The White House announced today that it was revoking special trade status for Bangladesh, a move apparently meant to send a message to the Bangladeshi government after April's horrific garment factory collapse. Small problem. The move by the White House in no way affects the garment industry.
Originally published on Tue June 11, 2013 12:26 pm
Two weeks ago, we launched a Kickstarter campaign to make a t-shirt and tell the story of how it was made. As we wrote on our Kickstarter page:
We'll meet the people who grow the cotton, spin the yarn, and cut and sew the fabric. We'll ride on the cargo ships that bring our t-shirt from factories in Bangladesh and Colombia to ports in the US. And we'll examine the crazy tangle of international regulations which govern the t-shirt trade the whole way.
Wal-Mart says it has drafted its own plan for improving safety at garment factories in Bangladesh rather than join other Western retailers in a legally binding agreement to pay for improved conditions for workers in the South Asian country.
H&M, Zara, Wal-Mart and JC Penney all buy t-shirts from Bangladesh. Soon, Planet Money will too.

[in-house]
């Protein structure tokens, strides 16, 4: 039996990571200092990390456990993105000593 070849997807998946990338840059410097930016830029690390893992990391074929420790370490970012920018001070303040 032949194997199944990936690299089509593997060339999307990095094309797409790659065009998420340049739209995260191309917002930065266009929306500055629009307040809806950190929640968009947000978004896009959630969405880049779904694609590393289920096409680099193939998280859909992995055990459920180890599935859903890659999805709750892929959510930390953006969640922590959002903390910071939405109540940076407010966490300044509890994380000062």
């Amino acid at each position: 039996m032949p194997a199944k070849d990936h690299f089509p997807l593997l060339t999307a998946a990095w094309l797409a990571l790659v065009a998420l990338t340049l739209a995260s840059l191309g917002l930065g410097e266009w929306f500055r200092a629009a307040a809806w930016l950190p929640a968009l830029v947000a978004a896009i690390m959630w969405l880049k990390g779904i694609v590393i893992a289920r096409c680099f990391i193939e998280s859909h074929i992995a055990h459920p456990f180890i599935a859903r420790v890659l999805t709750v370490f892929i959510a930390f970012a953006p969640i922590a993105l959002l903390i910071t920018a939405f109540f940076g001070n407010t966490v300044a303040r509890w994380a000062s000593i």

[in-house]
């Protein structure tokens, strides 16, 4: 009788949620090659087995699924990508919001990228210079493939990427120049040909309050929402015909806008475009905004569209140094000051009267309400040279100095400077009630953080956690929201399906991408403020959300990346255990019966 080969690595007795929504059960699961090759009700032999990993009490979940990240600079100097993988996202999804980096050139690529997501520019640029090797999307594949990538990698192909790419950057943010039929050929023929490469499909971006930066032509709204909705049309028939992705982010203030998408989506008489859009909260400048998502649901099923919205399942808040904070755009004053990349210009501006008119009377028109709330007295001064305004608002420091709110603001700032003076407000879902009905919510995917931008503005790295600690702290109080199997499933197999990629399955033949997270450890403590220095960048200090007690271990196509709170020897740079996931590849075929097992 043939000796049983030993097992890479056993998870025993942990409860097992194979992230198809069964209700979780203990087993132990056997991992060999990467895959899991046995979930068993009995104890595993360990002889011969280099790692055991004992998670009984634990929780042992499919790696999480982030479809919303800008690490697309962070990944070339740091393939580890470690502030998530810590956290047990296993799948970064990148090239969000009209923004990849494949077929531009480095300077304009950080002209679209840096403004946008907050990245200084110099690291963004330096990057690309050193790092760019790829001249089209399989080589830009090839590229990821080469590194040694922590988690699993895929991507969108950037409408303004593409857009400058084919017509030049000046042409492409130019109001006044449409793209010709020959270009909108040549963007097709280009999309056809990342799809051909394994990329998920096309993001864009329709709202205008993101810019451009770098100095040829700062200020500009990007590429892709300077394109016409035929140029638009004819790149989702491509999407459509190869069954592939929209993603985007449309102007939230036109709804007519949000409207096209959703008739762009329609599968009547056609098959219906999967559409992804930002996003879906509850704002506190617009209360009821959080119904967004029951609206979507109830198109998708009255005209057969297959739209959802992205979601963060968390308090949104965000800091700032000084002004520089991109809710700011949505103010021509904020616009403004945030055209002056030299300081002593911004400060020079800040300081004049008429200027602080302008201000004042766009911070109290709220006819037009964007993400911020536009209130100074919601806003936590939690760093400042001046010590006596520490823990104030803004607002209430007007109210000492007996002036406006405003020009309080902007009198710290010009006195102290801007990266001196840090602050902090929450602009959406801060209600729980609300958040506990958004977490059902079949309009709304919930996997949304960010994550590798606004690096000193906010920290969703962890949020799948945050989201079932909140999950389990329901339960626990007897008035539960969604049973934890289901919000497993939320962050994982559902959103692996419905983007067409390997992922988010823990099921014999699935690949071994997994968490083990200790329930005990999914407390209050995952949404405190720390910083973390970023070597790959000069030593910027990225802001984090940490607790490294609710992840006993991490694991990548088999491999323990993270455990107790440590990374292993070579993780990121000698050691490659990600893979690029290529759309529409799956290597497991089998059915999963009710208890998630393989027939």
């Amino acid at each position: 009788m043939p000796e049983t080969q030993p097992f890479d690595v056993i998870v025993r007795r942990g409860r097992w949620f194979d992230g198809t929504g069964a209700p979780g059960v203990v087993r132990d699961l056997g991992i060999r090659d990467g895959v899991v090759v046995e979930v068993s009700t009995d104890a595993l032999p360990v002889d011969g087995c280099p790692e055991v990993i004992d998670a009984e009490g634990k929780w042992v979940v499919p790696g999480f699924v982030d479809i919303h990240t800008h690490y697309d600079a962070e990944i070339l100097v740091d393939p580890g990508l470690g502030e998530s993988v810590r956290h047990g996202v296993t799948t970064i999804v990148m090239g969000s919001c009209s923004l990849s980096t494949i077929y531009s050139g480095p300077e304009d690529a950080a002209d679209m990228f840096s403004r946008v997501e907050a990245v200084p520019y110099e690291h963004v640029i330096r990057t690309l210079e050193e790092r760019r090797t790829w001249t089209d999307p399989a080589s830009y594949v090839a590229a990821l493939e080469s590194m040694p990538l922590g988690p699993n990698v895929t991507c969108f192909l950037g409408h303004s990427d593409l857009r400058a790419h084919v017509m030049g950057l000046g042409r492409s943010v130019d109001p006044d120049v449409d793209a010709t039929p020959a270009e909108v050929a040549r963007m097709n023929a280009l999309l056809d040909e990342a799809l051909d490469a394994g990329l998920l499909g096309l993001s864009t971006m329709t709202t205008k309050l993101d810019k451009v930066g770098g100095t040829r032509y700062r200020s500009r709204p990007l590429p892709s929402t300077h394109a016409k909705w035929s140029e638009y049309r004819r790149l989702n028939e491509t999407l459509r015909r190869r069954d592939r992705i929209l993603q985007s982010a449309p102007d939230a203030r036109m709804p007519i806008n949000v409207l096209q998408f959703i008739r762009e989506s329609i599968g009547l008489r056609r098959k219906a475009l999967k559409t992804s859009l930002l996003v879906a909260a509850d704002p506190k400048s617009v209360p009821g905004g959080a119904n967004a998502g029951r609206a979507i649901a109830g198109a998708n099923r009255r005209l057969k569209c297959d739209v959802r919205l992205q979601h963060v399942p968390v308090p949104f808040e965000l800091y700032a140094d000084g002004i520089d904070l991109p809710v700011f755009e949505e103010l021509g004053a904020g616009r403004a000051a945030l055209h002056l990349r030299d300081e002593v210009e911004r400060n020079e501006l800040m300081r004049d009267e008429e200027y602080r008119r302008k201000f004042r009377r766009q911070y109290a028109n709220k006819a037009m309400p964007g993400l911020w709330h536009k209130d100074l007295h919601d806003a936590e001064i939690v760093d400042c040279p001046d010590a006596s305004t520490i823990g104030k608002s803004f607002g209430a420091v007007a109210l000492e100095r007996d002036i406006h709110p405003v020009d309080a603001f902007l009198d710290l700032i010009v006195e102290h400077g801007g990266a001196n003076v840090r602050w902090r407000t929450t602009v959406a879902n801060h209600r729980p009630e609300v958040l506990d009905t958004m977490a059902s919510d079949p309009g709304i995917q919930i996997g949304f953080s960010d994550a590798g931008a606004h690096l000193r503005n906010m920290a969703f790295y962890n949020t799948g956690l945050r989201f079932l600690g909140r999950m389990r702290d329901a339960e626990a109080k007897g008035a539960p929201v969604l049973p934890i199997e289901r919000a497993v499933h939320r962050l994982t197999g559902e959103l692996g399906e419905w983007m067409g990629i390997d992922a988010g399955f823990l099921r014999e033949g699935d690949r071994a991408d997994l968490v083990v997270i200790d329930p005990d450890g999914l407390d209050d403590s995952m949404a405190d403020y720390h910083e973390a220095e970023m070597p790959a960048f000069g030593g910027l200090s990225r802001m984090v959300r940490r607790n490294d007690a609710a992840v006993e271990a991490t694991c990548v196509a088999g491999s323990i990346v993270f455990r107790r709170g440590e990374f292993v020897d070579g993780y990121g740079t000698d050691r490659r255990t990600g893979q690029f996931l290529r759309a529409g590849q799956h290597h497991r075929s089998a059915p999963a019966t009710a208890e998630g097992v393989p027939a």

As you may have heard, we're making a t-shirt and telling the story of how it's made. We decided a few months ago to work with Jockey to make our t-shirts. Our women's shirt will be made in Colombia. Our men's shirt will be made, in part, in Bangladesh.
Four retailers who represent the largest purchasers of clothes produced in Bangladesh announced Monday that they have will help finance safety upgrades at apparel factories in the South Asia country after the collapse of a garment complex killed more than 1,000 workers.
The news comes as the death toll in the April 24 collapse of the eight-story Rana Plaza near Dhaka rose to at least 1,127, according to officials.